Being a Peace Corps Volunteer, I have no personal experience with any of this since this type of stuff is way over my head. I work with people in communities and have very little, if any, interaction with the European Union. I’ve noticed more and more headlines regarding Bulgaria have focused on organized crime and corruption. The Daily Press Brief from the US Embassy in the Bulgaria (and made available to Peace Corps Volunteers) shows the daily roundup of Bulgarian news papers have been intently focus on this as well. From everything I’ve read, massive amounts of EU funds to Bulgaria has been siphoned off to corrupt politicians and the mob. What can be most frustrating about this is this the broad daylight some of this stuff occurs. For example, the former Minister of Transportation (who has since lost his job as a result) was accused of stealing EU money earmarked for Bulgaria’s highway projects. He owned a paving company but sold his shares to his brother after he accepted the cabinet post. This company received most of, if not all, the contracts to build and repair Bulgaria’s highways. When pressed on his, he simply replied something to the effect of “It’s my brother’s company, not mine. I have nothing to do with it.” Yeah. Right. As a result of this nepotism, some roads are still in horrible disrepair. My tutor told me that the EU has certain requirements for roads going through mountains; that they must be a certain thickness to withstand the weather. In order to “save money” for “other projects”, the Ministry of Transportation shaved some of the thickness off, leaving some roads in the Rhodopi Mountains in disrepair.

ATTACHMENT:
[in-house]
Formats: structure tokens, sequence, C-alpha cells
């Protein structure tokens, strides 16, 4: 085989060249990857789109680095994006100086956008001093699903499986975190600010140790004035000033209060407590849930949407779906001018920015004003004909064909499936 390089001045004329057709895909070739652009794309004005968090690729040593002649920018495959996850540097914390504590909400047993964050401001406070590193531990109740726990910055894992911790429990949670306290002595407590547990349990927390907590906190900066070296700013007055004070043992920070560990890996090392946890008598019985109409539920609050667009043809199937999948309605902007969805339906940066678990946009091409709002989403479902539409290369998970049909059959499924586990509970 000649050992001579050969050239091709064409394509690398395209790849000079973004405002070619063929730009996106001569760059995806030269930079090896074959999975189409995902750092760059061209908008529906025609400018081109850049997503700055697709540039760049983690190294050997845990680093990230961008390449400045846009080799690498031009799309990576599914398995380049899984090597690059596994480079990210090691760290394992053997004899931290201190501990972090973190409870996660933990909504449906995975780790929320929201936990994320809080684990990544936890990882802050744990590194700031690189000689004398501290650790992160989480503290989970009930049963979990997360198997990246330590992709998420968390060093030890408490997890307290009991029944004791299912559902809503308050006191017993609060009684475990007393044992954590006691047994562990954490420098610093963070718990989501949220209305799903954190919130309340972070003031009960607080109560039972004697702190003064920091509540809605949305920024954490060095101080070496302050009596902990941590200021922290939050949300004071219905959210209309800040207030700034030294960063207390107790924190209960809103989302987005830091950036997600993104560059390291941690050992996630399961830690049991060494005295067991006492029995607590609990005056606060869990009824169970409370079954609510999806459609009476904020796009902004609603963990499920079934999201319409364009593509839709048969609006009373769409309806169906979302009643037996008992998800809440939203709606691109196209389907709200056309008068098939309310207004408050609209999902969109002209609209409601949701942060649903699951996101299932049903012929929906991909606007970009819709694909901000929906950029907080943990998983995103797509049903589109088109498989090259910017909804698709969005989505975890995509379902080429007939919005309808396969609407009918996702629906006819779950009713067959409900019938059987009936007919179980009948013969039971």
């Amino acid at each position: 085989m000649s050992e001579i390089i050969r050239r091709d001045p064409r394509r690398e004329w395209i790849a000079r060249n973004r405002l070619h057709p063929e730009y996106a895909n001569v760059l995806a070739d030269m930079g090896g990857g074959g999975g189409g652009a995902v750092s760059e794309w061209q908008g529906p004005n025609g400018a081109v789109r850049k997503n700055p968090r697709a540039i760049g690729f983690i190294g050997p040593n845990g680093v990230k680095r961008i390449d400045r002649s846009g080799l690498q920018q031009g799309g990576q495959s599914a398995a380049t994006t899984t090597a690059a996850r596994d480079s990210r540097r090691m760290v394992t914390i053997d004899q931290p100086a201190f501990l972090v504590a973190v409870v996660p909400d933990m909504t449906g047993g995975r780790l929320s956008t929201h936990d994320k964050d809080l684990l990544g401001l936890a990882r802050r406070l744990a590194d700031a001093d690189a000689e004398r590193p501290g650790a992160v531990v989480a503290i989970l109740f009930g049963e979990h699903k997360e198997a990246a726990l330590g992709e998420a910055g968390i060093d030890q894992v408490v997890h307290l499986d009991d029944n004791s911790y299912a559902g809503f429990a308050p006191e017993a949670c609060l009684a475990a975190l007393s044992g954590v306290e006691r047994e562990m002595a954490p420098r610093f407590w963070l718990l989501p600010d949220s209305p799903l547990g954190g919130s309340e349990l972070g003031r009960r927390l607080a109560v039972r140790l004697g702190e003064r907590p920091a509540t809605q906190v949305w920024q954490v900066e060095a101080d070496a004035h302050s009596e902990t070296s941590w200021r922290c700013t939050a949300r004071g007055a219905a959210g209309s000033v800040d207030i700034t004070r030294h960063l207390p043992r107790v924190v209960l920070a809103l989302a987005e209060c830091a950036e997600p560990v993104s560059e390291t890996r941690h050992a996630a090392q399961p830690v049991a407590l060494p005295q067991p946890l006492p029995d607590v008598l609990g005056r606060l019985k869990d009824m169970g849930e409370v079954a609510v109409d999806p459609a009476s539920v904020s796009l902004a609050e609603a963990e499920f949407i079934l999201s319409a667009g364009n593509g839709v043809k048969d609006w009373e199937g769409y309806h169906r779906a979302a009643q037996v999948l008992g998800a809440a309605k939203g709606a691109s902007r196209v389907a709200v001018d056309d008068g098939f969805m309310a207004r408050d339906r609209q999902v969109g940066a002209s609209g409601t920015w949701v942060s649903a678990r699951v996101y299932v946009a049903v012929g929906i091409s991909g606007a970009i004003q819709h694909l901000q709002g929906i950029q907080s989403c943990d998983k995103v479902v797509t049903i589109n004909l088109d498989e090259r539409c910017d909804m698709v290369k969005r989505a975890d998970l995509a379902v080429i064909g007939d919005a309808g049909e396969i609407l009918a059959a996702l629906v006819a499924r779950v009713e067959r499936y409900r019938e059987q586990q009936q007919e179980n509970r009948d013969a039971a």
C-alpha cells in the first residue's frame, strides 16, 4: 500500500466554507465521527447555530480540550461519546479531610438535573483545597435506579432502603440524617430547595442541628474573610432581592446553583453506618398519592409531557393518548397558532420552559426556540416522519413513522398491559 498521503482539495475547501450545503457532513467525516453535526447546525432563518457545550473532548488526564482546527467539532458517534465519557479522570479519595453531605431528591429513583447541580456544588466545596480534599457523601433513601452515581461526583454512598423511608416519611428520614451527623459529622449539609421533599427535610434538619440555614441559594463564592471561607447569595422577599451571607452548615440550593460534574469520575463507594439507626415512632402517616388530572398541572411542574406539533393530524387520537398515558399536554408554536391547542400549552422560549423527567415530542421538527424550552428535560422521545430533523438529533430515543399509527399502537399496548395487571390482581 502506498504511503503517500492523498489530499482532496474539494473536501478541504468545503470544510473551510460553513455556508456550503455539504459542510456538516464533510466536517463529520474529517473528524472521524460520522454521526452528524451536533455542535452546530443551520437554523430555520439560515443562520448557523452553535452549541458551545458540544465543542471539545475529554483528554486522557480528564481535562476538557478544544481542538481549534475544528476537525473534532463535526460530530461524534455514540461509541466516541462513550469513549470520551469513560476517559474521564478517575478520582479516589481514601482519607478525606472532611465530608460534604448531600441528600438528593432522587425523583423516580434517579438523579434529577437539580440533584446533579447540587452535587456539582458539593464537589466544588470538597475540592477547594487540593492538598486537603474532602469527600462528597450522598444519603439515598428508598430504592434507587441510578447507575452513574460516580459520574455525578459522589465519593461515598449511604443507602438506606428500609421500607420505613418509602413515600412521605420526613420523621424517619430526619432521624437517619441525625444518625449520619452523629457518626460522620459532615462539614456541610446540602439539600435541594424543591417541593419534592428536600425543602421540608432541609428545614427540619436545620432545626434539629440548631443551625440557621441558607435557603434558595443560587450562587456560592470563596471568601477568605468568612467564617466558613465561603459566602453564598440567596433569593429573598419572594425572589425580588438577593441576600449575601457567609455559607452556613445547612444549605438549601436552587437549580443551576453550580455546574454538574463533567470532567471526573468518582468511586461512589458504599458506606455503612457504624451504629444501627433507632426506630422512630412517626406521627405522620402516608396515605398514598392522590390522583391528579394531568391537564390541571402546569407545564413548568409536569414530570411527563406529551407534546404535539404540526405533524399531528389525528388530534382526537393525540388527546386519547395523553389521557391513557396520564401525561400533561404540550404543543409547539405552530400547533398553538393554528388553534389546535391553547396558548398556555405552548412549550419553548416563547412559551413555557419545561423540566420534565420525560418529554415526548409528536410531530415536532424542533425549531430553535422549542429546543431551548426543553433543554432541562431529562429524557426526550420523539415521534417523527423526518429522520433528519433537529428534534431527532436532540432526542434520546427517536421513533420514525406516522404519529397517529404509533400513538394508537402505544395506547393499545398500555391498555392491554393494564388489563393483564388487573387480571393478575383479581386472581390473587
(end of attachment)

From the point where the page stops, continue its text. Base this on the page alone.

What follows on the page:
The EU has set up a special commission to monitor all funds going to Bulgaria and Romania. My tutor told me a joke about this. “When we were occupied by the Roman Empire, we destroyed them with our faulty accounting. When we were occupied by the Byzantine Empire, we destroyed them with our faulty accounting. When were were occupied by the Ottoman Empire, we destroyed them with our faulty accounting. When we were occupied by the Soviet Empire, we destroyed them with our faulty accounting. Now the European Union has set up these commissions to monitor our accounting and we will surely destroy the EU!”